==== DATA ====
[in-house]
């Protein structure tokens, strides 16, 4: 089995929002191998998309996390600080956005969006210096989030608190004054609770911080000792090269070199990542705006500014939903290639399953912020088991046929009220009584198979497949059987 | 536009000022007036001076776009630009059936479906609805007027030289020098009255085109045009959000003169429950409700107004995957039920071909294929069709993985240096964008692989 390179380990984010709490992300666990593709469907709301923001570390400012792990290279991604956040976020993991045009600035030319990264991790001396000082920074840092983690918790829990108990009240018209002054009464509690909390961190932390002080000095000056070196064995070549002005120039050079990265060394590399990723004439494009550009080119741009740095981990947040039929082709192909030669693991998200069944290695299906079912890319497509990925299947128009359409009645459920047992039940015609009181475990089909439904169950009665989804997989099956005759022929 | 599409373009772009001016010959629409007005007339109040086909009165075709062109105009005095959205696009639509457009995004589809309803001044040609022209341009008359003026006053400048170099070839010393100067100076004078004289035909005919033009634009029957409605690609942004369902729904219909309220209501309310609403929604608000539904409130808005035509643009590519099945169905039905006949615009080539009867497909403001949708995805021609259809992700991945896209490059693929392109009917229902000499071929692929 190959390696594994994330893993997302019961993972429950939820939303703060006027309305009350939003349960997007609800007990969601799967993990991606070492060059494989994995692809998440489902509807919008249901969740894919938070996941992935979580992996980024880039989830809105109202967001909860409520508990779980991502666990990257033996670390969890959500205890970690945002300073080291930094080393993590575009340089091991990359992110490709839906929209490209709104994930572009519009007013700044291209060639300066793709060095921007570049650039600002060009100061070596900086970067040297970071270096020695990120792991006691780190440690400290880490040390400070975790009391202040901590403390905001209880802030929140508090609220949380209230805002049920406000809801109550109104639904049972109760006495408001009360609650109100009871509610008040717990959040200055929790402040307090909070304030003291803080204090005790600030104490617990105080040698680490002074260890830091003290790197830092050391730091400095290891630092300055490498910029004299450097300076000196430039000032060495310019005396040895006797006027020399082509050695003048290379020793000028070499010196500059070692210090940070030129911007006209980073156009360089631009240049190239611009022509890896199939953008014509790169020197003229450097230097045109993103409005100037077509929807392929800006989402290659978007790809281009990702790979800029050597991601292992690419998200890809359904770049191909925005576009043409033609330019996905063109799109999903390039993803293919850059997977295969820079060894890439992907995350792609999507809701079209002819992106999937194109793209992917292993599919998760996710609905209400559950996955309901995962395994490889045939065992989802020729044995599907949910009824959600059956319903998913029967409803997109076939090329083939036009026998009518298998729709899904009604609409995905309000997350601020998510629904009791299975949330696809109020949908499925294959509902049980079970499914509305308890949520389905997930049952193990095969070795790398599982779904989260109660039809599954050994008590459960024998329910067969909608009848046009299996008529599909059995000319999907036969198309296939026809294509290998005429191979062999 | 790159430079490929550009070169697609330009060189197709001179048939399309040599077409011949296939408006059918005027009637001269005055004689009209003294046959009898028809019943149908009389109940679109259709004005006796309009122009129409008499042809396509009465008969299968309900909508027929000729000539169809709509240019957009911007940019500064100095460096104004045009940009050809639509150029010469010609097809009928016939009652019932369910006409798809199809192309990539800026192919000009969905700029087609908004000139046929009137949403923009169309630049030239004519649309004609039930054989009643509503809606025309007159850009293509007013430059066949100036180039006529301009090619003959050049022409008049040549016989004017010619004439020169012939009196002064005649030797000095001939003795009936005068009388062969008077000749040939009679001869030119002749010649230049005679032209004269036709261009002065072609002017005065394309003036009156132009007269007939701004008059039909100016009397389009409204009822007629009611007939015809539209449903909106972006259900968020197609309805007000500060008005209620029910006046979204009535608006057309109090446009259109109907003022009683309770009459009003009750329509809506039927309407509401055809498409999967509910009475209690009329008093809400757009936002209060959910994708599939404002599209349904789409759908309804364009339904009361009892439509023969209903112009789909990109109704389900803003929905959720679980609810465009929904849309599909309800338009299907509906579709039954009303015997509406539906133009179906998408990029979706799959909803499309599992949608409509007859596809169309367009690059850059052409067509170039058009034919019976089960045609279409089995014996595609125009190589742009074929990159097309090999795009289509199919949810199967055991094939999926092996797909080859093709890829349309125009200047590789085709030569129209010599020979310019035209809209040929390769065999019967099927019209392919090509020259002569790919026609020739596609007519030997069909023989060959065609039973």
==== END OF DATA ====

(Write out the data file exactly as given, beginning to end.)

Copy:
[in-house]
């Protein structure tokens, strides 16, 4: 089995929002191998998309996390600080956005969006210096989030608190004054609770911080000792090269070199990542705006500014939903290639399953912020088991046929009220009584198979497949059987 | 536009000022007036001076776009630009059936479906609805007027030289020098009255085109045009959000003169429950409700107004995957039920071909294929069709993985240096964008692989 390179380990984010709490992300666990593709469907709301923001570390400012792990290279991604956040976020993991045009600035030319990264991790001396000082920074840092983690918790829990108990009240018209002054009464509690909390961190932390002080000095000056070196064995070549002005120039050079990265060394590399990723004439494009550009080119741009740095981990947040039929082709192909030669693991998200069944290695299906079912890319497509990925299947128009359409009645459920047992039940015609009181475990089909439904169950009665989804997989099956005759022929 | 599409373009772009001016010959629409007005007339109040086909009165075709062109105009005095959205696009639509457009995004589809309803001044040609022209341009008359003026006053400048170099070839010393100067100076004078004289035909005919033009634009029957409605690609942004369902729904219909309220209501309310609403929604608000539904409130808005035509643009590519099945169905039905006949615009080539009867497909403001949708995805021609259809992700991945896209490059693929392109009917229902000499071929692929 190959390696594994994330893993997302019961993972429950939820939303703060006027309305009350939003349960997007609800007990969601799967993990991606070492060059494989994995692809998440489902509807919008249901969740894919938070996941992935979580992996980024880039989830809105109202967001909860409520508990779980991502666990990257033996670390969890959500205890970690945002300073080291930094080393993590575009340089091991990359992110490709839906929209490209709104994930572009519009007013700044291209060639300066793709060095921007570049650039600002060009100061070596900086970067040297970071270096020695990120792991006691780190440690400290880490040390400070975790009391202040901590403390905001209880802030929140508090609220949380209230805002049920406000809801109550109104639904049972109760006495408001009360609650109100009871509610008040717990959040200055929790402040307090909070304030003291803080204090005790600030104490617990105080040698680490002074260890830091003290790197830092050391730091400095290891630092300055490498910029004299450097300076000196430039000032060495310019005396040895006797006027020399082509050695003048290379020793000028070499010196500059070692210090940070030129911007006209980073156009360089631009240049190239611009022509890896199939953008014509790169020197003229450097230097045109993103409005100037077509929807392929800006989402290659978007790809281009990702790979800029050597991601292992690419998200890809359904770049191909925005576009043409033609330019996905063109799109999903390039993803293919850059997977295969820079060894890439992907995350792609999507809701079209002819992106999937194109793209992917292993599919998760996710609905209400559950996955309901995962395994490889045939065992989802020729044995599907949910009824959600059956319903998913029967409803997109076939090329083939036009026998009518298998729709899904009604609409995905309000997350601020998510629904009791299975949330696809109020949908499925294959509902049980079970499914509305308890949520389905997930049952193990095969070795790398599982779904989260109660039809599954050994008590459960024998329910067969909608009848046009299996008529599909059995000319999907036969198309296939026809294509290998005429191979062999 | 790159430079490929550009070169697609330009060189197709001179048939399309040599077409011949296939408006059918005027009637001269005055004689009209003294046959009898028809019943149908009389109940679109259709004005006796309009122009129409008499042809396509009465008969299968309900909508027929000729000539169809709509240019957009911007940019500064100095460096104004045009940009050809639509150029010469010609097809009928016939009652019932369910006409798809199809192309990539800026192919000009969905700029087609908004000139046929009137949403923009169309630049030239004519649309004609039930054989009643509503809606025309007159850009293509007013430059066949100036180039006529301009090619003959050049022409008049040549016989004017010619004439020169012939009196002064005649030797000095001939003795009936005068009388062969008077000749040939009679001869030119002749010649230049005679032209004269036709261009002065072609002017005065394309003036009156132009007269007939701004008059039909100016009397389009409204009822007629009611007939015809539209449903909106972006259900968020197609309805007000500060008005209620029910006046979204009535608006057309109090446009259109109907003022009683309770009459009003009750329509809506039927309407509401055809498409999967509910009475209690009329008093809400757009936002209060959910994708599939404002599209349904789409759908309804364009339904009361009892439509023969209903112009789909990109109704389900803003929905959720679980609810465009929904849309599909309800338009299907509906579709039954009303015997509406539906133009179906998408990029979706799959909803499309599992949608409509007859596809169309367009690059850059052409067509170039058009034919019976089960045609279409089995014996595609125009190589742009074929990159097309090999795009289509199919949810199967055991094939999926092996797909080859093709890829349309125009200047590789085709030569129209010599020979310019035209809209040929390769065999019967099927019209392919090509020259002569790919026609020739596609007519030997069909023989060959065609039973």